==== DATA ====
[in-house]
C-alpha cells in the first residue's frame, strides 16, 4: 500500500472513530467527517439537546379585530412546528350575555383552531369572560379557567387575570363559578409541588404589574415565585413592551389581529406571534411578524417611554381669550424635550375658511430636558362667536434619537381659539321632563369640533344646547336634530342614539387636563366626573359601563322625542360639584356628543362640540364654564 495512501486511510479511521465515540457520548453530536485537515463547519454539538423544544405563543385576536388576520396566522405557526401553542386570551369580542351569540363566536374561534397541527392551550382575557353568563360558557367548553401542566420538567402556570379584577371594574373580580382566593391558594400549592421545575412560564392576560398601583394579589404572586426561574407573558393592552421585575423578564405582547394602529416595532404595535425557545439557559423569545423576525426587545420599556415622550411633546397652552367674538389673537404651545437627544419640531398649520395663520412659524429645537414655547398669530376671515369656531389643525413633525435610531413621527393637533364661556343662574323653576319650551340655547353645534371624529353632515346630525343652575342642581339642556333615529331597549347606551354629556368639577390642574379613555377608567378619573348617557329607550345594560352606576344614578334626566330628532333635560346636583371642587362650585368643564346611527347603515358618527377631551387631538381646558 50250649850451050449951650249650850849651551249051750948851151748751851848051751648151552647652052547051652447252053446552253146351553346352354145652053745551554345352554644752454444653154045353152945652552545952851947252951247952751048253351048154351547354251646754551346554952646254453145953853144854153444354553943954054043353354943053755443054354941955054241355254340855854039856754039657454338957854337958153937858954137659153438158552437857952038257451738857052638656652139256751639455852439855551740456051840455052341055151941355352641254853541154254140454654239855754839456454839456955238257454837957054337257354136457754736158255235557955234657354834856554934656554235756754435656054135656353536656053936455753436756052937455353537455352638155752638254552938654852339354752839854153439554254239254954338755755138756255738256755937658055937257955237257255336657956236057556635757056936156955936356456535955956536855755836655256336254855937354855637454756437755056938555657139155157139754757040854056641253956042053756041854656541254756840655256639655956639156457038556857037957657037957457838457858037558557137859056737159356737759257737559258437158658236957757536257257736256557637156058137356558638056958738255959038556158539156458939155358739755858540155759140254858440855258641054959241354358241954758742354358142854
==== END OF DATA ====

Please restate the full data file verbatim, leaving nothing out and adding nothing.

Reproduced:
[in-house]
C-alpha cells in the first residue's frame, strides 16, 4: 500500500472513530467527517439537546379585530412546528350575555383552531369572560379557567387575570363559578409541588404589574415565585413592551389581529406571534411578524417611554381669550424635550375658511430636558362667536434619537381659539321632563369640533344646547336634530342614539387636563366626573359601563322625542360639584356628543362640540364654564 495512501486511510479511521465515540457520548453530536485537515463547519454539538423544544405563543385576536388576520396566522405557526401553542386570551369580542351569540363566536374561534397541527392551550382575557353568563360558557367548553401542566420538567402556570379584577371594574373580580382566593391558594400549592421545575412560564392576560398601583394579589404572586426561574407573558393592552421585575423578564405582547394602529416595532404595535425557545439557559423569545423576525426587545420599556415622550411633546397652552367674538389673537404651545437627544419640531398649520395663520412659524429645537414655547398669530376671515369656531389643525413633525435610531413621527393637533364661556343662574323653576319650551340655547353645534371624529353632515346630525343652575342642581339642556333615529331597549347606551354629556368639577390642574379613555377608567378619573348617557329607550345594560352606576344614578334626566330628532333635560346636583371642587362650585368643564346611527347603515358618527377631551387631538381646558 50250649850451050449951650249650850849651551249051750948851151748751851848051751648151552647652052547051652447252053446552253146351553346352354145652053745551554345352554644752454444653154045353152945652552545952851947252951247952751048253351048154351547354251646754551346554952646254453145953853144854153444354553943954054043353354943053755443054354941955054241355254340855854039856754039657454338957854337958153937858954137659153438158552437857952038257451738857052638656652139256751639455852439855551740456051840455052341055151941355352641254853541154254140454654239855754839456454839456955238257454837957054337257354136457754736158255235557955234657354834856554934656554235756754435656054135656353536656053936455753436756052937455353537455352638155752638254552938654852339354752839854153439554254239254954338755755138756255738256755937658055937257955237257255336657956236057556635757056936156955936356456535955956536855755836655256336254855937354855637454756437755056938555657139155157139754757040854056641253956042053756041854656541254756840655256639655956639156457038556857037957657037957457838457858037558557137859056737159356737759257737559258437158658236957757536257257736256557637156058137356558638056958738255959038556158539156458939155358739755858540155759140254858440855258641054959241354358241954758742354358142854